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Re: [Discuss-gnuradio] Complex Short/INT16 type

From: Nick Foster
Subject: Re: [Discuss-gnuradio] Complex Short/INT16 type
Date: Tue, 8 Nov 2011 10:27:16 -0800

Sean, with all the talk about optimization for ARM, the first thing I
would do is start to integrate Volk with existing floating-point
blocks. Stock GCC is very, very bad at vectorizing for the NEON SIMD
unit -- even when hardware floating point is used in GCC, most float
instructions end up allocated to the VFP rather than the NEON unit.
You might find an easy 2x-3x improvement just by doing the heavy
lifting in Volk rather than in C++. All of the Orc functions in Volk
will work for NEON. There's no FIR filter in Orc right now (need to
get accumulators working properly in Orc), but Philip Balister already
wrote NEON FIR filter cores for the _fff and _ccf FIR filters.

This isn't to say that short complex wouldn't be a useful addition to
GR. Just that it's likely going to be more work than making use of the
existing floating-point hardware the E100 already has.

This is work that needs to be done anyway to make ARM platforms as
useful as possible, and we (Josh, Phil, and I) are happy to help you
optimize your application for E100 if you give us details on how your
application works. We're putting together a "motivating example" using
Volk to show users how to Volkify their own blocks.


On Tue, Nov 8, 2011 at 9:13 AM, Josh Blum <address@hidden> wrote:
> On 11/07/2011 02:15 PM, Nowlan, Sean wrote:
>> Hi all -
>> I'm getting limited by the slow ARM processor in the E100 and I want
>> to modify parts of gr-digital and gnuradio-core to support complex
>> short/INT16 types in the modulation schemes. I suspect that it won't
>> be as trivial as defining "typedef std::complex<short> gr_complexs;"
>> in gnuradio-core/src/lib/runtime/gr_complex.h and doing a
> find-and-replace in the relevant source files. There are probably
> It may be that simple for some blocks. Like the symbol table in BPSK.
>> issues with dynamic range that I'll have to deal with in addition to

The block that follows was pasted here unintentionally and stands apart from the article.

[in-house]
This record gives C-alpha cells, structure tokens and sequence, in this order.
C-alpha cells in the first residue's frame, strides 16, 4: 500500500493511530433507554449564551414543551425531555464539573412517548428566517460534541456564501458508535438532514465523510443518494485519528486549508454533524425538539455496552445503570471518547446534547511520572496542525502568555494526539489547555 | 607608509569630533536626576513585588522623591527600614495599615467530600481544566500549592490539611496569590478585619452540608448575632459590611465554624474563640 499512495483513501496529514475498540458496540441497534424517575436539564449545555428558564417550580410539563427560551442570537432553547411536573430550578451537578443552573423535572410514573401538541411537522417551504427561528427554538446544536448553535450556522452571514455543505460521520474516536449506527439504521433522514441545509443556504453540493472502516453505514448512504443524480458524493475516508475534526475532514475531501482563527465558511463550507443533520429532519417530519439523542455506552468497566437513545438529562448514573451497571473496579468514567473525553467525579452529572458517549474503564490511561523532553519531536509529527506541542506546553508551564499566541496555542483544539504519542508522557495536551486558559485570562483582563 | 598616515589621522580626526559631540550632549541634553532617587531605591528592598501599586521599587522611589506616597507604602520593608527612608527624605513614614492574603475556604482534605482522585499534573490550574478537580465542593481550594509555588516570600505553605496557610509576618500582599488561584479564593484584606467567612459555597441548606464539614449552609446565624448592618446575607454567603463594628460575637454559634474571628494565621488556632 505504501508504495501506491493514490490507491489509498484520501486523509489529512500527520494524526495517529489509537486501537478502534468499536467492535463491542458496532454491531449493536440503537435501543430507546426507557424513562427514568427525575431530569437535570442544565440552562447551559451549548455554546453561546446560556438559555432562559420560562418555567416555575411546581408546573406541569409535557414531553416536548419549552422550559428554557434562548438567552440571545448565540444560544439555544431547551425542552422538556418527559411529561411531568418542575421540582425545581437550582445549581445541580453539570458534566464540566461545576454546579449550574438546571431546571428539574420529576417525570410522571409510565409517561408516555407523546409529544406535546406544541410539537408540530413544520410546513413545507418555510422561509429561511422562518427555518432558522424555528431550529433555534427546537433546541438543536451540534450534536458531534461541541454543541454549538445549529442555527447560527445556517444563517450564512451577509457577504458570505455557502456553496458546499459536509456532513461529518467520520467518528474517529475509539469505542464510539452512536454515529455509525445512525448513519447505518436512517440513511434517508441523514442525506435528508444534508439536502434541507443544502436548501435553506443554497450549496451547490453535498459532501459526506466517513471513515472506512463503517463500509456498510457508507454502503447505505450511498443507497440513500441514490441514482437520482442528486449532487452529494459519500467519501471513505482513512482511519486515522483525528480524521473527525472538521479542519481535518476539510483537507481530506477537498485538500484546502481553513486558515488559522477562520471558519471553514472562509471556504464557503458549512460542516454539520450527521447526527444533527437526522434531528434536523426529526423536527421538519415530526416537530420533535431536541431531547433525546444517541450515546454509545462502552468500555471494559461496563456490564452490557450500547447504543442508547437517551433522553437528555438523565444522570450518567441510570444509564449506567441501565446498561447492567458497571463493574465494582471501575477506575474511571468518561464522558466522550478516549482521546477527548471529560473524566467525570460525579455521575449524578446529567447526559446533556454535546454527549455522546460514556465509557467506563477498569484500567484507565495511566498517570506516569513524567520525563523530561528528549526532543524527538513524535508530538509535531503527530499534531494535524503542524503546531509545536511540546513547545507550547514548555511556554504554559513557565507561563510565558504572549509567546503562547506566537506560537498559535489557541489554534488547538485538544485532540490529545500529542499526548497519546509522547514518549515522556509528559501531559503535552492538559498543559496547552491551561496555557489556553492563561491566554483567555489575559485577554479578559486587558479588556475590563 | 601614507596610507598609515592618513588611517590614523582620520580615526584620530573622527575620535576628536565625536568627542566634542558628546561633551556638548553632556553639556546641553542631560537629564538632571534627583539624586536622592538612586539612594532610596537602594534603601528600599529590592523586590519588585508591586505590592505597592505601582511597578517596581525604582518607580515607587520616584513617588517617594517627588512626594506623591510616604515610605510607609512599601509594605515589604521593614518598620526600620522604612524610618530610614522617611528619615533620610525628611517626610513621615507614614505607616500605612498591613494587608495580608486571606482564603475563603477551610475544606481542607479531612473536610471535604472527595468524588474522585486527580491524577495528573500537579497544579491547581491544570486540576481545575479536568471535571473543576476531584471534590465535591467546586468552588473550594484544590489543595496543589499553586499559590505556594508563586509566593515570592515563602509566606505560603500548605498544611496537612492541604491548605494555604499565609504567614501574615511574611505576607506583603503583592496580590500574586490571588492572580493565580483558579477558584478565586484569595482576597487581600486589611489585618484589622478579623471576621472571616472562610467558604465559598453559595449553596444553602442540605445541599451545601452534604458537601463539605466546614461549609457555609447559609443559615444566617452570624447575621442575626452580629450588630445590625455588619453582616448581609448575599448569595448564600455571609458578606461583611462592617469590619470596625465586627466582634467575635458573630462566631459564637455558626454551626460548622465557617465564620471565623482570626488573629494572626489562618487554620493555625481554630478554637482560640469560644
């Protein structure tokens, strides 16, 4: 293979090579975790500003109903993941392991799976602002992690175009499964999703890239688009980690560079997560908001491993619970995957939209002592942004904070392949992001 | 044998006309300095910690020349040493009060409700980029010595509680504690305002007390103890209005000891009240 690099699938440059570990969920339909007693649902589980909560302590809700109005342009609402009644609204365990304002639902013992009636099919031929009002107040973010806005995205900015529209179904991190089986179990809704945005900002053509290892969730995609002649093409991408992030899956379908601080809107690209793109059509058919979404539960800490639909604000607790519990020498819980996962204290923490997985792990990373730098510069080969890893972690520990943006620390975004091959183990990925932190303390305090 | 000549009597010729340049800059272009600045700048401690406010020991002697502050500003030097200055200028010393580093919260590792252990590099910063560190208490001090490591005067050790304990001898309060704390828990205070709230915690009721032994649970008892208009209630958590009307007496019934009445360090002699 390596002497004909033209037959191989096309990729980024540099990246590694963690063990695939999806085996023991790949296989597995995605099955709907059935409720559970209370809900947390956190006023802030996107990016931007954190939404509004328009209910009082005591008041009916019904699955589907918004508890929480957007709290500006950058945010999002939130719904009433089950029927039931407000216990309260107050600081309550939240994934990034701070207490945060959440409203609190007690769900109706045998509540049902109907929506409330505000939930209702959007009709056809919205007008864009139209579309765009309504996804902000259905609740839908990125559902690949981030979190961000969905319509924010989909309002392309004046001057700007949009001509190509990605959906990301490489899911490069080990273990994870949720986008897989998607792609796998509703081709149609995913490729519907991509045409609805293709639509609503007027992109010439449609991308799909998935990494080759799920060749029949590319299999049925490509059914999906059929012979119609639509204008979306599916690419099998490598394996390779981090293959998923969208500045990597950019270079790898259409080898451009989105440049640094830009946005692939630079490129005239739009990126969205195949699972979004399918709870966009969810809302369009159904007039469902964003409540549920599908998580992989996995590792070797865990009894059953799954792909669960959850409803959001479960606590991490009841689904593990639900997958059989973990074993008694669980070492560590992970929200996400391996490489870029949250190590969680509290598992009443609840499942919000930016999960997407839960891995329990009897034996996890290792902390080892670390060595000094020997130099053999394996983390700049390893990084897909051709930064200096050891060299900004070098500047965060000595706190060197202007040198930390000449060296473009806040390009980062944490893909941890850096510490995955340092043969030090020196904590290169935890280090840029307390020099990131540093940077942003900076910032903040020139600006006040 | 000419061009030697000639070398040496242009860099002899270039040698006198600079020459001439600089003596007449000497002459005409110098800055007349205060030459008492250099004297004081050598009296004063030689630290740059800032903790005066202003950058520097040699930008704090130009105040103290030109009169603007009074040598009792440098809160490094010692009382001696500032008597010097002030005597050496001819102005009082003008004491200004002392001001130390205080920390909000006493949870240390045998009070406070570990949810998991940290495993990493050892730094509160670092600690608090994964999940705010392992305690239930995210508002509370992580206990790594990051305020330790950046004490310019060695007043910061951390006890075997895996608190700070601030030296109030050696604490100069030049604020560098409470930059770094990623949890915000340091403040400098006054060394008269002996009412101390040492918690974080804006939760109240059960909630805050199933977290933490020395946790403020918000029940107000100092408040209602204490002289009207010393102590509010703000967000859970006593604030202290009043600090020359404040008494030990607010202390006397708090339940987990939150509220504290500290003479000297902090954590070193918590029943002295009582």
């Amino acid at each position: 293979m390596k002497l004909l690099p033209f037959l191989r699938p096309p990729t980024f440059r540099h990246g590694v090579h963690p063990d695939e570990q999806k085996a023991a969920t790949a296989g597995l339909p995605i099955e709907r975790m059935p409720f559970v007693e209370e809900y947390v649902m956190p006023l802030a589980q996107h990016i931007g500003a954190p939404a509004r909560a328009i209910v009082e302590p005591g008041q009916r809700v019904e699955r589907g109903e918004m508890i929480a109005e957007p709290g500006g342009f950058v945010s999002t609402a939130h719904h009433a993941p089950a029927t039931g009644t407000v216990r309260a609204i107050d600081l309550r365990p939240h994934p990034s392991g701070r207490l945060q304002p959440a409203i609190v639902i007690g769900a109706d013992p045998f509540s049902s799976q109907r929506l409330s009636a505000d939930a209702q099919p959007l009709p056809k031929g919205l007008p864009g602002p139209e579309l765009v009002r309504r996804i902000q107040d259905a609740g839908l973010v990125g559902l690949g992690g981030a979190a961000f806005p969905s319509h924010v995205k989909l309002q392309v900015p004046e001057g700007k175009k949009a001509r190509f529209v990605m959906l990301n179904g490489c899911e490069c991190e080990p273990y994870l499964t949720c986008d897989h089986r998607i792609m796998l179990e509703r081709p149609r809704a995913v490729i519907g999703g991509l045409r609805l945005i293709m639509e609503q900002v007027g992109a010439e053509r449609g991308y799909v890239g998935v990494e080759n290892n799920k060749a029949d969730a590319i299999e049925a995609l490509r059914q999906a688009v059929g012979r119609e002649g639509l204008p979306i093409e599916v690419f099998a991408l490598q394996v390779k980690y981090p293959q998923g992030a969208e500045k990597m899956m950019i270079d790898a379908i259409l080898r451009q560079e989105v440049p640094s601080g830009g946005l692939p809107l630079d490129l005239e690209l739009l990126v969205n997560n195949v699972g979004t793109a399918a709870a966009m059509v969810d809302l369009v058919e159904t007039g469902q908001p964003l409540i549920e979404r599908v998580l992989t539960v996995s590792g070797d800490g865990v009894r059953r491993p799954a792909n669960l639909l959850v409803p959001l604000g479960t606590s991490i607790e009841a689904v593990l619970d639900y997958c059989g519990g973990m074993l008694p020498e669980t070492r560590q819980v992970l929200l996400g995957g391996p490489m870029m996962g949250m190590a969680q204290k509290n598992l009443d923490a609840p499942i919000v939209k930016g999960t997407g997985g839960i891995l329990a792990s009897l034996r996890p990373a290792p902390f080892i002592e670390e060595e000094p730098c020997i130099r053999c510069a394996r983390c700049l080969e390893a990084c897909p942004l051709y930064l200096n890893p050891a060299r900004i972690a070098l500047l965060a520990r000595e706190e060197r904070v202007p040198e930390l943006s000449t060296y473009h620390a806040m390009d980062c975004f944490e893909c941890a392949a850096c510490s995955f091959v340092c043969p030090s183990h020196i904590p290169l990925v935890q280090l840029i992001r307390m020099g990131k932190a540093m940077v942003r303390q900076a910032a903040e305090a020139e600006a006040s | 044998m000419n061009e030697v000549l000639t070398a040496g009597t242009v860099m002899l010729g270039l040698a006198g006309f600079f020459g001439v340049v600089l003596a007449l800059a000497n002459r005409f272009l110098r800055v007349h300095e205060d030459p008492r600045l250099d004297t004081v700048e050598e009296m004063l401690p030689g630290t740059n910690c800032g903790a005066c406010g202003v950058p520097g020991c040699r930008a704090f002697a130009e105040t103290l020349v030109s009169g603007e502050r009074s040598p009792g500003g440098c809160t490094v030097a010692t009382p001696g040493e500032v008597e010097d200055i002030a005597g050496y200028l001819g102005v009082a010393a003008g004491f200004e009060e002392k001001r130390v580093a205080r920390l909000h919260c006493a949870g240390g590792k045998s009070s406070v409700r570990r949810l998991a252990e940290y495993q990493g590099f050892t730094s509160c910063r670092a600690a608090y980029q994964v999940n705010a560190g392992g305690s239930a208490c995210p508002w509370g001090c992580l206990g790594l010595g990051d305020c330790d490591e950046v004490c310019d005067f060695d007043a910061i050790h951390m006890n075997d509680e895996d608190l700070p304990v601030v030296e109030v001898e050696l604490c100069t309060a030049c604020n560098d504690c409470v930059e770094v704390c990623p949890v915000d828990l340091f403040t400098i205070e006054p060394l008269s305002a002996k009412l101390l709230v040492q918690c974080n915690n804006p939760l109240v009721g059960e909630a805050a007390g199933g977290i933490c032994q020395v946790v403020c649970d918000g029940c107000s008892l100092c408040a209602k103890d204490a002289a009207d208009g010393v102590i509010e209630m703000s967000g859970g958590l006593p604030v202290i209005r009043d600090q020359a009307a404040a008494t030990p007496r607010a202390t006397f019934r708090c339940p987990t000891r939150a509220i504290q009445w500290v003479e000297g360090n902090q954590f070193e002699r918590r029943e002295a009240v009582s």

>> having to implement filters using fixed-point math.
> Often blocks will need to have scale factors. Fortunatly, with a FIR
> filter, you get a free scale factor in the "filter taps"
>> Questions:
>> 1)      Do you think I'd save anything by doing all the modulation &
>> filtering in complex float32 and then converting at the very end?
> Its good to make the conversion part of an operation that does something
> useful rather than doing it for the sake of converting. Like a filter
> that takes in floats and spits out shorts.
>> This will reduce the bandwidth requirement to the FPGA by two, but
>> I'm afraid the float math is the true limitation.
> The format going into the FPGA is always integer. If you pass floats
> into the UHD, they are copy-converted from host buffer to memory mapped
> buffers.
>> 2)      Why is there a gr_complex_to_interleaved_short block but not
>> a gr_complex_to_complex_short block? Would it be better if I rolled
>> my own or just hooked up a gr_complex_to_interleaved_short block and
>> then a deinterleave block? Or alternatively, split the complex float
>> vector into two streams and feed them to a USRP sink block using
> The interleaved short block is a strange hold-over from ancient times. I
> would ignore it. I think a block such as "gr_complex_to_complex_short"
> is a good idea.
>> 3)      What specific parts of the modulation examples or
>> gnuradio-core do you think I need to change to support complex short
>> ints?
> Probably some new sc16 filter blocks for the matched filters. I have
> mentioned the importance of volk before.
> The constellation stuff relies on this new constellation library in
> gr-digital. Perhaps Ben can lean in here and offer some advice on how to
> modify this for alternative data types.
> The recovery stuff in the BPSK is using Tom's new gri-control-loop to
> simplify writing things like FLLs, PLLs. Thats a place too look, see how
> the timing recovery blocks make use of it.
> -Josh
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